Internet Search Engine Baidu Demonstrates Growing Global Economic Significance of China
From AlwaysOn: Gotta have growth
"Fear is a powerful motivator. And investors may fear that demand will only get stronger and that Friday's price will soon look like a bargain, much as Google's $300 price today makes its $85 IPO price tag back in August 2004 look cheap.
Already, based on multiples of expected sales, it appears that investors are assigning more value to Baidu than they were to Google (GOOG) - which, it should be noted, itself holds a 2.6% stake in Baidu -- as it went public last year."
"I'm 99% certain that Baidu, unlike Google, won't be valued at $90 billion in a year. But Baidu is a lot like Google in that it represents one of the very few hyper-growth opportunities in the most lucrative and fast-growing online business we've witnessed: paid search.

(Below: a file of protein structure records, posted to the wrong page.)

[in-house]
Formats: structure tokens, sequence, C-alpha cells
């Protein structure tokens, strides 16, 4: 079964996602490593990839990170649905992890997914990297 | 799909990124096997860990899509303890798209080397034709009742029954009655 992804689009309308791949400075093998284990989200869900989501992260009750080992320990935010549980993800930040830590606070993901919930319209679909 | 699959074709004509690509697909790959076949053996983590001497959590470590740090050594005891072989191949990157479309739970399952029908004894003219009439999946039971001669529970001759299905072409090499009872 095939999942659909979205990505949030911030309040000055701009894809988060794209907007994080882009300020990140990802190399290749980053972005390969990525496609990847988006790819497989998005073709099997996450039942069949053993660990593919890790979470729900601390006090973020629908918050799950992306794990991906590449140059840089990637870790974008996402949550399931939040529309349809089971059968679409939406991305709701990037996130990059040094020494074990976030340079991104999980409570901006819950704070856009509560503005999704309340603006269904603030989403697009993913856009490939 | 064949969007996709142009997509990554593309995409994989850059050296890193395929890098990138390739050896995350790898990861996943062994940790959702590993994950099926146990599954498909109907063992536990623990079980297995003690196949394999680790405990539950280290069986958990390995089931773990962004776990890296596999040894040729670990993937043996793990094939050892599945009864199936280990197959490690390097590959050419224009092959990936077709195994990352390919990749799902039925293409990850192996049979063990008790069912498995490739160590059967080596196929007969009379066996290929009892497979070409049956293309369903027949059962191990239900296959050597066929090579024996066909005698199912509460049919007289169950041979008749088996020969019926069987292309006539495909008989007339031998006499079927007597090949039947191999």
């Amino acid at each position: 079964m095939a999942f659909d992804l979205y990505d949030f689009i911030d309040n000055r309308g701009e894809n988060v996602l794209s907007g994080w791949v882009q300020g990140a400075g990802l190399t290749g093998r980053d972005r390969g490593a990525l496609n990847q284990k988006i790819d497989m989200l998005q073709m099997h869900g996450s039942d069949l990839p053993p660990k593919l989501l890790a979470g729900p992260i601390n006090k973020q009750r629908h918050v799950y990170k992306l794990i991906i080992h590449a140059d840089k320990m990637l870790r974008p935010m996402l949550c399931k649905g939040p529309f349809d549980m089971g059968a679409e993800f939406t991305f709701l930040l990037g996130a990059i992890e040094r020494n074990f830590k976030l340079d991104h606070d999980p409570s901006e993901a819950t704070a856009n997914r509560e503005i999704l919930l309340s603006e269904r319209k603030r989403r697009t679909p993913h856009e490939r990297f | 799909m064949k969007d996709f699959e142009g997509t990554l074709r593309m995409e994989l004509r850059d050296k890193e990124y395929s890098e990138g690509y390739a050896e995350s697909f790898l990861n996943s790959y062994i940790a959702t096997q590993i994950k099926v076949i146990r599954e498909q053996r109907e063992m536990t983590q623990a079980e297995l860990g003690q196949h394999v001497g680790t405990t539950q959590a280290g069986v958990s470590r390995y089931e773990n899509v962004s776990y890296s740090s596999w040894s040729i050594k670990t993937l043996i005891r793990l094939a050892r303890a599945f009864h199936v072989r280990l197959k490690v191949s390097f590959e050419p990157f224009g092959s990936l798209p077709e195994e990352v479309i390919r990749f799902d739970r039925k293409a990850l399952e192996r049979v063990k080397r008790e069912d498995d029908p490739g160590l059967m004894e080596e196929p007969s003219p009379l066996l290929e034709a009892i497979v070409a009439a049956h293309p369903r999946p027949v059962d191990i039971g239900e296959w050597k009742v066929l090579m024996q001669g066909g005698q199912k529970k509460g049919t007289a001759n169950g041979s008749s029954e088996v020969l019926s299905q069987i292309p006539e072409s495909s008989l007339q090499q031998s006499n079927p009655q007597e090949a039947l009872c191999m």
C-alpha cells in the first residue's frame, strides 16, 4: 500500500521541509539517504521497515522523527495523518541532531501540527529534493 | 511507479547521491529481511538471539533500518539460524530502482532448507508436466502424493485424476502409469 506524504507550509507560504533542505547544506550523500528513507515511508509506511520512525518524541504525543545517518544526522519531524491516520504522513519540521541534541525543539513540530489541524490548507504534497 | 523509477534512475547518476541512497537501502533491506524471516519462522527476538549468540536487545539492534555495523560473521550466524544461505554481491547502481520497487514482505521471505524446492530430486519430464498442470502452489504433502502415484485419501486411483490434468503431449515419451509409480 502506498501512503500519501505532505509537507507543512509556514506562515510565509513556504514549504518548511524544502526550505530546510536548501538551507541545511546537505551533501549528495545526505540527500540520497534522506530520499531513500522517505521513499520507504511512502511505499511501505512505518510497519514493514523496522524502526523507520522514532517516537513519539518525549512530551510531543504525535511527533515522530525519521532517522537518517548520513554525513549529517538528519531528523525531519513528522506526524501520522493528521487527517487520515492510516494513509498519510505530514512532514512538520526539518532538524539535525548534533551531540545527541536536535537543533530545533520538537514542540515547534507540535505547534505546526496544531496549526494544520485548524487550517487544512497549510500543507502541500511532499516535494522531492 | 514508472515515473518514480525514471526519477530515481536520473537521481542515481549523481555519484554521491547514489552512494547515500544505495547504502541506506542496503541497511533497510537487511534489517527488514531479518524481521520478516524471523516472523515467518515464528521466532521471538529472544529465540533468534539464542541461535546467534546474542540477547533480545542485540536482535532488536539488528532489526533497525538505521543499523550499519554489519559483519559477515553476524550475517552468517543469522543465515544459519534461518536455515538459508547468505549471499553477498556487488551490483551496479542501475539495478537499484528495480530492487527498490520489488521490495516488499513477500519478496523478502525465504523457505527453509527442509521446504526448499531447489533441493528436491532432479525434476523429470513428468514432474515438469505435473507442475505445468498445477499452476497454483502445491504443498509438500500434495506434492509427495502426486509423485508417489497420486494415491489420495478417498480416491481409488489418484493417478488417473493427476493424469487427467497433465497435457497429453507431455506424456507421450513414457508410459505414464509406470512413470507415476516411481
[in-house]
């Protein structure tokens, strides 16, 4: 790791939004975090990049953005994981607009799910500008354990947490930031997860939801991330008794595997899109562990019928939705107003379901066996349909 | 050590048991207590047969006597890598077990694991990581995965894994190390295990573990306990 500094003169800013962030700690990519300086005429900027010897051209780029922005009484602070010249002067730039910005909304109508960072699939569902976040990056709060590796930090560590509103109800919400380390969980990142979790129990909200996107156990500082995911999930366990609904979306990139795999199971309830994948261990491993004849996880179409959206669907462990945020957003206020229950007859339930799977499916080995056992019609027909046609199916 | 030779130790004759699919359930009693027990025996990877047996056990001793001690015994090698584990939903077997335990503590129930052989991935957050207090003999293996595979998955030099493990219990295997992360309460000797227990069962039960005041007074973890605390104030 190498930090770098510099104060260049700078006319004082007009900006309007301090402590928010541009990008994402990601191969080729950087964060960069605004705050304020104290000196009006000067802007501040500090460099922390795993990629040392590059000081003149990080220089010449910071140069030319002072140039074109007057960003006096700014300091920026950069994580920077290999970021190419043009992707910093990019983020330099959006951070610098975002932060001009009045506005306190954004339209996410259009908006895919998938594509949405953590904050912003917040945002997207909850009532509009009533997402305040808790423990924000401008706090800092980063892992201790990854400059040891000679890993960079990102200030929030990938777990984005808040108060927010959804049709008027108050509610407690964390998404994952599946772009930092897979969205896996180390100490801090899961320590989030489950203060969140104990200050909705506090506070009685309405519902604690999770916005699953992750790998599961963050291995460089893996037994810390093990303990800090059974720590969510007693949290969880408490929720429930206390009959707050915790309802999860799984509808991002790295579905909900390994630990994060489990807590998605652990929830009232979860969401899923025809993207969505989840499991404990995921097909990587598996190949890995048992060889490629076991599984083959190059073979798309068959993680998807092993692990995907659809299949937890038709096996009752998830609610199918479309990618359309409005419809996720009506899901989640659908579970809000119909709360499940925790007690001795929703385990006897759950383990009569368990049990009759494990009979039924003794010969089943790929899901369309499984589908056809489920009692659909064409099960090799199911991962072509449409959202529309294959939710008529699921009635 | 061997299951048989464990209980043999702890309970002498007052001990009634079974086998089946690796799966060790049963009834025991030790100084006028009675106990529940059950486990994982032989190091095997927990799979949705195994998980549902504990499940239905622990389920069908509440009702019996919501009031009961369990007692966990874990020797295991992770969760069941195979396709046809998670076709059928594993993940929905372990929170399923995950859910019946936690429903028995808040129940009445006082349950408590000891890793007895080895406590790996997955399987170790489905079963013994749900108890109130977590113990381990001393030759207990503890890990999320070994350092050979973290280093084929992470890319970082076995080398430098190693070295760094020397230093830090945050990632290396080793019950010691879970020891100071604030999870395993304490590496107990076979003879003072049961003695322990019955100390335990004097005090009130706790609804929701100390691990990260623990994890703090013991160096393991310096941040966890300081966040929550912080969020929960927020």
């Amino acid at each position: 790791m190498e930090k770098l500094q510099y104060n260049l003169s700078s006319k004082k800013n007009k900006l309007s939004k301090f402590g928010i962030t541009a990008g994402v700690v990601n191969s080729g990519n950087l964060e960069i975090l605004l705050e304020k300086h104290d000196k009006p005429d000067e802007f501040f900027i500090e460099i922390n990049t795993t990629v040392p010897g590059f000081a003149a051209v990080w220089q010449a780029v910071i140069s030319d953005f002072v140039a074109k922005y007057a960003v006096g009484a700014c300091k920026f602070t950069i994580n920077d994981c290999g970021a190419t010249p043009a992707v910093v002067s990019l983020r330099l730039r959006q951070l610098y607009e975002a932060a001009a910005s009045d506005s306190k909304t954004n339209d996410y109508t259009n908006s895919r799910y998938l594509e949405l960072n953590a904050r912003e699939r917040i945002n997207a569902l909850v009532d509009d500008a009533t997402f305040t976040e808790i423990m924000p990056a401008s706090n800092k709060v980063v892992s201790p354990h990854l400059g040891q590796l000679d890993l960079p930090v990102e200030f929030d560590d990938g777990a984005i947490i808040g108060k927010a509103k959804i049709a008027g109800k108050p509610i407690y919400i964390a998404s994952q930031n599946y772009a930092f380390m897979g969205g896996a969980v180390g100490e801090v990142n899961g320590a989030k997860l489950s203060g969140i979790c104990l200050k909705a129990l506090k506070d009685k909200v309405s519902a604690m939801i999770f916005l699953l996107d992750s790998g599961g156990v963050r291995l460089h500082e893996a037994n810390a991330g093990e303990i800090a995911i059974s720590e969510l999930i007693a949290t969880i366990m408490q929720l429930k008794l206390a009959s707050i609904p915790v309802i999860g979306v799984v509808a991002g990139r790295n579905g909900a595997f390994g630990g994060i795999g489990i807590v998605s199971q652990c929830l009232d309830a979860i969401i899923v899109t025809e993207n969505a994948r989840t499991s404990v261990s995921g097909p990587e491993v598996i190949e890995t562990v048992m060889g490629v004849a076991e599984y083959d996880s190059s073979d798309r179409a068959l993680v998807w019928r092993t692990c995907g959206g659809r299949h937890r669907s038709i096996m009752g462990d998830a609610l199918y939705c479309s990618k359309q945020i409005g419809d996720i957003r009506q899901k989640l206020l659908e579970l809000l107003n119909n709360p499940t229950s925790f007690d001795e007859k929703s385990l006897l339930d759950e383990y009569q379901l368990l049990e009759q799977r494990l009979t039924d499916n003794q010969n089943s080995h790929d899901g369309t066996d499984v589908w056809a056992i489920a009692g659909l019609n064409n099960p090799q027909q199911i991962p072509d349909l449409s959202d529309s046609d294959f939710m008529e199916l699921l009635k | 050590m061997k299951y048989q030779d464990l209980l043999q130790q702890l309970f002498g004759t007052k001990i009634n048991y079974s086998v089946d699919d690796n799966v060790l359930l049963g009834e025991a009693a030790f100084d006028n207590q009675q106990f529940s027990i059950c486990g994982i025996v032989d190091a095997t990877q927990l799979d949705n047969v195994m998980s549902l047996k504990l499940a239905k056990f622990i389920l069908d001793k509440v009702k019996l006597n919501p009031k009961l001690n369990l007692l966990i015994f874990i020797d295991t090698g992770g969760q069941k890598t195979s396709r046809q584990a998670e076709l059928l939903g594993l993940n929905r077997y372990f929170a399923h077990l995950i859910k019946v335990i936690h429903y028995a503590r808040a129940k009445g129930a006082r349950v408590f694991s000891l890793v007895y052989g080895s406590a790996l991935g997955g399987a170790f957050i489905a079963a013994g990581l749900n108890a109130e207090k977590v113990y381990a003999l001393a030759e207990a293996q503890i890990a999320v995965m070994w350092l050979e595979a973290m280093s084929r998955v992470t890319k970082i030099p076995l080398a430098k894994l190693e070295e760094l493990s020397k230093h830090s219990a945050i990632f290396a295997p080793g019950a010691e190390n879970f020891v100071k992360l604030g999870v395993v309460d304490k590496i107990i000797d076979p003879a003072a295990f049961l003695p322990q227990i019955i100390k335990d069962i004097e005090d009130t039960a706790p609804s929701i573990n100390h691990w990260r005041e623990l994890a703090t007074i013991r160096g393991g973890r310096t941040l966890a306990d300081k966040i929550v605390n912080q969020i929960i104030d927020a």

Moreover, it's paid search in a country that's just turning the corner toward becoming a consumption machine -- of both goods and ads.Let's face it: There haven't been many exciting growth opportunities in the U.S. of late. In fact, the dearth of good growth stories is probably why Google's market cap is nearing $100 billion. Where else can you find revenue and profit more than doubling consistently?"
"Now, whether Baidu -- a company that's expected to post $12 million in cash flow on $30 million in sales -- is worth a billion dollars is another story. When Google went public last year, it had a market valuation in the $30 billion range and had net income of $143 million on sales of $1.35 billion in the first half of 2004."
"How Baidu trades, however, may not be as relevant to historians as what this tiny company signifies: China's power and influence. Here's a young 5-year-old overseas company that generated $5 million in sales during the first three months of this year. Yet it's making one of biggest splashes in the U.S. market this year. When a tiny company can whip Americans investors into a frenzy, and be assigned a higher debut value than Google was, one has to wonder what happens when China sneezes."